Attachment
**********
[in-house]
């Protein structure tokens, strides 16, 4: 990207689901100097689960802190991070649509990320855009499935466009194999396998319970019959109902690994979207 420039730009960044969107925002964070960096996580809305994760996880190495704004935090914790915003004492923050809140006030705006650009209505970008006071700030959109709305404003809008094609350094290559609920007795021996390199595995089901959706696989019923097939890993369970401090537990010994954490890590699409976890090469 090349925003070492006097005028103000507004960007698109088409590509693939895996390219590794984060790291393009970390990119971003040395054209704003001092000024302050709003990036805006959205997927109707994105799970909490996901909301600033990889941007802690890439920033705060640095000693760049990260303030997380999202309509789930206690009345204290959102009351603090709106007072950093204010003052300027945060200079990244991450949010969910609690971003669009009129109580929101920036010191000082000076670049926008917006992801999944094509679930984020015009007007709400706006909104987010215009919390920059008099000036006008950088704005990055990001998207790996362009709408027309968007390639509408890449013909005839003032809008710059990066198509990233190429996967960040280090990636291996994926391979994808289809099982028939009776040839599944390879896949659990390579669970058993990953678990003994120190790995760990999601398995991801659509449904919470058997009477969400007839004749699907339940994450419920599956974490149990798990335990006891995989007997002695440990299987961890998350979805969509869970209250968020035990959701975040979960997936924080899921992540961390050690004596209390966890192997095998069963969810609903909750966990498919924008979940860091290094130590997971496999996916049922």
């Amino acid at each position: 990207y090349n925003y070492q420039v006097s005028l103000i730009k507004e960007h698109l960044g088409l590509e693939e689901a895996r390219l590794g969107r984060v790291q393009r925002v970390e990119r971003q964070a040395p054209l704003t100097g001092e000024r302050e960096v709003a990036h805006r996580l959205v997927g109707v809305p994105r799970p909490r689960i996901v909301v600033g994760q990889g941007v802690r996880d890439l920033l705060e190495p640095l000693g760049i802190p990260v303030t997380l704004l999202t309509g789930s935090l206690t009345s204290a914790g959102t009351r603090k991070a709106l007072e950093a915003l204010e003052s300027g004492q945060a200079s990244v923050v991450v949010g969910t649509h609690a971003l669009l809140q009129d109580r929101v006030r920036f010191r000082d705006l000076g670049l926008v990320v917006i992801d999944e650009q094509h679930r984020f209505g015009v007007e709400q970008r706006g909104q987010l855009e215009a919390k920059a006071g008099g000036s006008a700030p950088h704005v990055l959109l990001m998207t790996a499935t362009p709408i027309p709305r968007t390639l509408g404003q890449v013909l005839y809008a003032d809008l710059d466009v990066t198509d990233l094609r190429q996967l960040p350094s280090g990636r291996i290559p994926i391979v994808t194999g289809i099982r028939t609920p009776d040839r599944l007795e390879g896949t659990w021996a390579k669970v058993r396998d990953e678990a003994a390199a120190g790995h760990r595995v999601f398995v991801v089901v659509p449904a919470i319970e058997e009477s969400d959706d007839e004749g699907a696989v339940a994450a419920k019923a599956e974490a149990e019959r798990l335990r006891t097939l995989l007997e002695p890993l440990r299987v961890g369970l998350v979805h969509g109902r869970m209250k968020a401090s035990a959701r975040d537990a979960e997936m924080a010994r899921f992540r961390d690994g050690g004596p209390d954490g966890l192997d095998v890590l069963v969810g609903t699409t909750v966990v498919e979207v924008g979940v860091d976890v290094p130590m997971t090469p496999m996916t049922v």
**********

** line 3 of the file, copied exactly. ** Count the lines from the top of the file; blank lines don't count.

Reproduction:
């Amino acid at each position: 990207y090349n925003y070492q420039v006097s005028l103000i730009k507004e960007h698109l960044g088409l590509e693939e689901a895996r390219l590794g969107r984060v790291q393009r925002v970390e990119r971003q964070a040395p054209l704003t100097g001092e000024r302050e960096v709003a990036h805006r996580l959205v997927g109707v809305p994105r799970p909490r689960i996901v909301v600033g994760q990889g941007v802690r996880d890439l920033l705060e190495p640095l000693g760049i802190p990260v303030t997380l704004l999202t309509g789930s935090l206690t009345s204290a914790g959102t009351r603090k991070a709106l007072e950093a915003l204010e003052s300027g004492q945060a200079s990244v923050v991450v949010g969910t649509h609690a971003l669009l809140q009129d109580r929101v006030r920036f010191r000082d705006l000076g670049l926008v990320v917006i992801d999944e650009q094509h679930r984020f209505g015009v007007e709400q970008r706006g909104q987010l855009e215009a919390k920059a006071g008099g000036s006008a700030p950088h704005v990055l959109l990001m998207t790996a499935t362009p709408i027309p709305r968007t390639l509408g404003q890449v013909l005839y809008a003032d809008l710059d466009v990066t198509d990233l094609r190429q996967l960040p350094s280090g990636r291996i290559p994926i391979v994808t194999g289809i099982r028939t609920p009776d040839r599944l007795e390879g896949t659990w021996a390579k669970v058993r396998d990953e678990a003994a390199a120190g790995h760990r595995v999601f398995v991801v089901v659509p449904a919470i319970e058997e009477s969400d959706d007839e004749g699907a696989v339940a994450a419920k019923a599956e974490a149990e019959r798990l335990r006891t097939l995989l007997e002695p890993l440990r299987v961890g369970l998350v979805h969509g109902r869970m209250k968020a401090s035990a959701r975040d537990a979960e997936m924080a010994r899921f992540r961390d690994g050690g004596p209390d954490g966890l192997d095998v890590l069963v969810g609903t699409t909750v966990v498919e979207v924008g979940v860091d976890v290094p130590m997971t090469p496999m996916t049922v």